GREENFIELD — Jake Hughes remembers the day he and his wife, Stephanie, first ventured into Realife Church and took a seat near the back. He remembers the man sitting nearby who introduced himself and his family, and he remembers the way the sermon resonated with him.
“The people are really inviting,” he said. “They make you feel welcome.”
Nearly seven years since that first visit, the Hugheses have seen Realife grow — so much so that the church has bought the former Family Fun and Fitness at 5151 W. U.S. 40 to remodel it as a new worship space for the church.
The church closed on the property at the end of 2020, and on Jan. 6, a volunteer crew was there doing some interior demolition on areas of the building the church plans to remodel.
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“Over these seven years, the church has grown exponentially,” said Jake Hughes, now a member of the church’s leadership advisory team. “I think having additional kids’ space will be huge. … There’s a lot of anticipation built up there.”
Lynde Smith estimates that the children’s ministry has tripled in the four years she and her family have been attending Realife. She and husband Aaron lead fourth- and fifth-graders on Sunday mornings in one of the modular classrooms south of the church’s current building at 971 W. U.S. 40 in Greenfield.
The Smiths and the four of their children still at home all attend one of Realife’s three services Sunday mornings and volunteer in various capacities during another service.
“It brings us so much joy to know that our kids are getting fed. It’s not just us,” Smith said. “(Realife Kids Pastor Shawna Banning) sees each one of my kids as a valued team member. She invests in them; she encourages them.”
Growth is happening; lead pastor Adam Detamore said more than 90 adults have taken the church’s membership class since the spring quarantine. That growth takes place, though, in a setting where leaders are making do.
“There are no bathrooms or running water on any of the mods,” the modular classrooms, Lynde Smith said. “There has to be a runner running people to the restroom and back.”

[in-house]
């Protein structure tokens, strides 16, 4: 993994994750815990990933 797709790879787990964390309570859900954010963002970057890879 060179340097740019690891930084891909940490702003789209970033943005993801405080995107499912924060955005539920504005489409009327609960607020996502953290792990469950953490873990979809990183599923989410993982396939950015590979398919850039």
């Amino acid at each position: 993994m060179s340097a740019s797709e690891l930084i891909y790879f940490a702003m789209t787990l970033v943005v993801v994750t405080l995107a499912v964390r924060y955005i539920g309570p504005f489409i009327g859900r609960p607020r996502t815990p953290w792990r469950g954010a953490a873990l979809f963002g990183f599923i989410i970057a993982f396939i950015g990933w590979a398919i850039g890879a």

Church leaders have tried to maximize indoor and outdoor space at the current site. They’ve added a gravel area next to the parking lot and realigned the parking layout to fit more vehicles.
Hughes remembers seeing, pre-coronavirus, 50-60 cars parked at a local business down the street on Sunday mornings. Many worshiping and serving on Sunday mornings have joined the LOVE Club — Leave Our Vehicles Elsewhere — by parking offsite and riding a shuttle to the church to leave more spaces in the church lot available for visitors.
Detamore said a larger parking lot and a larger, in-building children’s space will be some of the benefits of the new site, but he hopes people will feel a similar ambiance when they enter a service there. The auditorium will be larger, but it will be laid out similarly: a flat floor with the same chair layout.
“It will not feel extravagant. I think Realife is appealing because of its authenticity and its down-to-earth feel,” Detamore said. “Our goal in moving is for it to feel exactly the same as it does now, only eliminating any of the tension points. Hopefully the atmosphere is the same.”
Having seen computerized renderings of the plan for the site, Smith thinks it will be.
“People enjoy this smaller-church feel … how intimate it is,” she said. “The new building seems to have kept the same footprint but just expanded it.”
Realife conducted a giving campaign toward a new facility that started in 2017. It had bought 17 acres at U.S. 40 and County Road 525W, roughly across the road from the fitness center site. Even after the campaign ended, and even during the 2020 coronavirus quarantine when Realife and many other churches had virtual services only, people kept giving to a future building above their usual church contributions.
“People knew we still needed a building, so people were still giving,” Detamore said.
Then, with Hancock Health moving from the site to its new wellness center at U.S. 52 and Mt. Comfort Road, the opportunity came for Realife to buy acreage at 5151 W. U.S. 40. What they bought includes the former Gem grain elevator south of the fitness center, but there are no immediate plans for it. The church will continue renting it to a farmer for now.
Construction-savvy church members are guiding a team of about 50 volunteers in demolition work, which is expected to take about five weeks. Detamore said doing demolition themselves will save the church about $250,000. Since the coronavirus has prompted so much uncertainty about timetables, there is no stated projection on when the church will occupy the site.
Detamore said church leaders considered the cost of site work at the 525W property, and then constructing a new 27,000-square-feet building for $5.5 million, what the price would have been several years ago. Compared to buying a larger facility — 45,000 square feet for the church, plus 40,000 square feet of gym space in the back — and then renovating the site, for a total $7.5 million, it made sense to do the latter.
Realife’s congregation gave about $250,000 in a recent Christmas offering, Hughes said, before the church closed on the property. Smith said her family, including her children, were motivated to contribute.
“(Detamore) talked about how the greatest gift that someone ever gave me was that they invested in a church that opened up a seat for me to fill,” she said.
“Our family invested in someone that will fill that seat and whose life will be changed. … That’s what that new building means to me — that there are more seats for more people for their lives to be changed.”